Making the Case for Early Palliative Care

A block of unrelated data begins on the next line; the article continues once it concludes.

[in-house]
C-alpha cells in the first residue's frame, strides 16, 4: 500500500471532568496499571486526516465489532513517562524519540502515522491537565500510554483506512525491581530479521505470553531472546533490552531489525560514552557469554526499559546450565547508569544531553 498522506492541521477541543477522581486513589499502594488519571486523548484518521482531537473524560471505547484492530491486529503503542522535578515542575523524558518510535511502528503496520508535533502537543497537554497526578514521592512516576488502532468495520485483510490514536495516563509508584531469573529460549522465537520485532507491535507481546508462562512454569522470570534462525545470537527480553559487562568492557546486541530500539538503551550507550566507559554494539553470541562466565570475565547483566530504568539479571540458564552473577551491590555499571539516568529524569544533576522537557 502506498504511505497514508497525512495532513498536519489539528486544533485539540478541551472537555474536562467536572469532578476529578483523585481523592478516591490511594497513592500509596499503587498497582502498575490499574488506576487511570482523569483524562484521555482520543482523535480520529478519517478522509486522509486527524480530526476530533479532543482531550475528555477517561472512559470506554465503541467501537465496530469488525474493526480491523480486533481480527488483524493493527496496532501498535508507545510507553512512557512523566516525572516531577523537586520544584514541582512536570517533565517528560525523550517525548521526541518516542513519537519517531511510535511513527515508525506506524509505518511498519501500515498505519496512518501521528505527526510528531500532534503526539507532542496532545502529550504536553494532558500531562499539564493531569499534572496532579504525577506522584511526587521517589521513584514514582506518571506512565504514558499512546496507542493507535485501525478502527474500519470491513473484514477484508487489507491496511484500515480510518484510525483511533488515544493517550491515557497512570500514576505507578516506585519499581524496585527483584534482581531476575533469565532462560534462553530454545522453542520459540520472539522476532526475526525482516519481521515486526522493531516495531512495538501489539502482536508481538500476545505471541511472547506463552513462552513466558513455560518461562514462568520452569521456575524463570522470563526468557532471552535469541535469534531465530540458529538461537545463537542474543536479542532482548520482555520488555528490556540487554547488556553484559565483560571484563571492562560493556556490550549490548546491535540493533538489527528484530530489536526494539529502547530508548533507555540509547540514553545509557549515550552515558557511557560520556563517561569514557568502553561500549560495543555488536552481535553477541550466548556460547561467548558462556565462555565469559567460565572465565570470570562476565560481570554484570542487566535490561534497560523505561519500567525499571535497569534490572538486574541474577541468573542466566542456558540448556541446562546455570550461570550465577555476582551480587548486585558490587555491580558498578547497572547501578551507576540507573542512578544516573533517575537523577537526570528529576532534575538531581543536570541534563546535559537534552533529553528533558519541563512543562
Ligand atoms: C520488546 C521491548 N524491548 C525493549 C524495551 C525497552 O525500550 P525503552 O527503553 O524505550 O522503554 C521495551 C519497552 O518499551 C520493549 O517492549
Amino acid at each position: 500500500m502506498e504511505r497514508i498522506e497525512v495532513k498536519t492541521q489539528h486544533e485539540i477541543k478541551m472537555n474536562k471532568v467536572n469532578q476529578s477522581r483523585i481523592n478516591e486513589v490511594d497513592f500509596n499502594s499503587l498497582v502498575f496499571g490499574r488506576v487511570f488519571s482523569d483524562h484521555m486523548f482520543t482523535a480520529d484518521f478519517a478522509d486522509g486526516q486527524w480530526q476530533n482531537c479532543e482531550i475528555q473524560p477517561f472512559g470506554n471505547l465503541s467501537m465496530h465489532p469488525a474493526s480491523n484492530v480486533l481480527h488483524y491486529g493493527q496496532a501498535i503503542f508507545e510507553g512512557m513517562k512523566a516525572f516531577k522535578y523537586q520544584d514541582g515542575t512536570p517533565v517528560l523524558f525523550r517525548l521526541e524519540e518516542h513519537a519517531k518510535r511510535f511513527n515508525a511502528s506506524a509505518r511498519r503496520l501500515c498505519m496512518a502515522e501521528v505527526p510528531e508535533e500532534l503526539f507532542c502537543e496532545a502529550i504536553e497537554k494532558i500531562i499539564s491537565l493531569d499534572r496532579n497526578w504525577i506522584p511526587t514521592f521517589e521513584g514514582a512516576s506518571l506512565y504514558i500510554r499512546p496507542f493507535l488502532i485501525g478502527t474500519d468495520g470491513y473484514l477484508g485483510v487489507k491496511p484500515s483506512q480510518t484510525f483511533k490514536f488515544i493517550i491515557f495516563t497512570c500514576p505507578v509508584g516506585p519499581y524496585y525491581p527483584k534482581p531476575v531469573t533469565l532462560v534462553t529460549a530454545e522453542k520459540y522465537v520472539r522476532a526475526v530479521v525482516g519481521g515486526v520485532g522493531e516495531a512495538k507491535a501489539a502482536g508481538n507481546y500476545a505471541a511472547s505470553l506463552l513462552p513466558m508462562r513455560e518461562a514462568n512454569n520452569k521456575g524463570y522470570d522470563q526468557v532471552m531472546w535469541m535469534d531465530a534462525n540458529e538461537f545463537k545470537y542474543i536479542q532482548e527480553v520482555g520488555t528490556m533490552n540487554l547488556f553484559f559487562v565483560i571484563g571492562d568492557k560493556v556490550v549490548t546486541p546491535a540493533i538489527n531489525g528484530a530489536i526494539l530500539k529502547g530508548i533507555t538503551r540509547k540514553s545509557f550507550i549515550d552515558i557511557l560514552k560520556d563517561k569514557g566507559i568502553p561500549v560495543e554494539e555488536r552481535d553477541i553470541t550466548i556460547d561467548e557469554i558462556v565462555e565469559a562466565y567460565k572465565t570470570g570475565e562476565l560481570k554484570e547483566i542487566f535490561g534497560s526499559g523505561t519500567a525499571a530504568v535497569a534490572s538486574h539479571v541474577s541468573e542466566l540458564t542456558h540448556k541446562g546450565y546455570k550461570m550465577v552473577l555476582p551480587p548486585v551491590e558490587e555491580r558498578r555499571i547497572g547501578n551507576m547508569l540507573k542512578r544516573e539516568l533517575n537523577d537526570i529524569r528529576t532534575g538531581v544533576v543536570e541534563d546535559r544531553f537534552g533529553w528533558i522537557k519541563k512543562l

Throughout the United States, palliative care (PC) is becoming a more established and integral component of comprehensive cancer care for patients with advanced disease. “Published research has shown that PC is associated with better quality of life and mood, improved symptom control, and more appropriate health resource use,” explains Jennifer S. Temel, MD. “It has also been linked to increased patient and caregiver satisfaction, healthcare savings, and survival.” Clinical guidelines recommend that all patients with metastatic cancer be offered PC services early in the course of the disease. Currently, many cancer centers have some form of PC services, such as inpatient consultative services and acute inpatient units. PC clinics, on the other hand, are scarcer entities. Recent analyses have suggested that integrating PC early in the ambulatory care setting is feasible and can improve patient-reported outcomes as well as several key measures of quality end-of-life care and resource use. Early integration of PC with cancer care improves patients’ understanding of their disease and prognosis, leads to more timely transitions to hospice care, and decreases chemotherapy use near the end of life. Looking Closer at Early Palliative Care According to Dr. Temel, more information about the nature and elements of early PC in ambulatory care is needed. “The integration of PC with standard oncologic care may have a different emphasis and focus than traditional inpatient or consultative PC,” she says. Earlier and longer collaborative relationships between PC clinicians and patients may allow the time and opportunity to face complex issues like treatment decisions and advanced care planning rather than focus mostly on acute symptom management and imminent death. A study...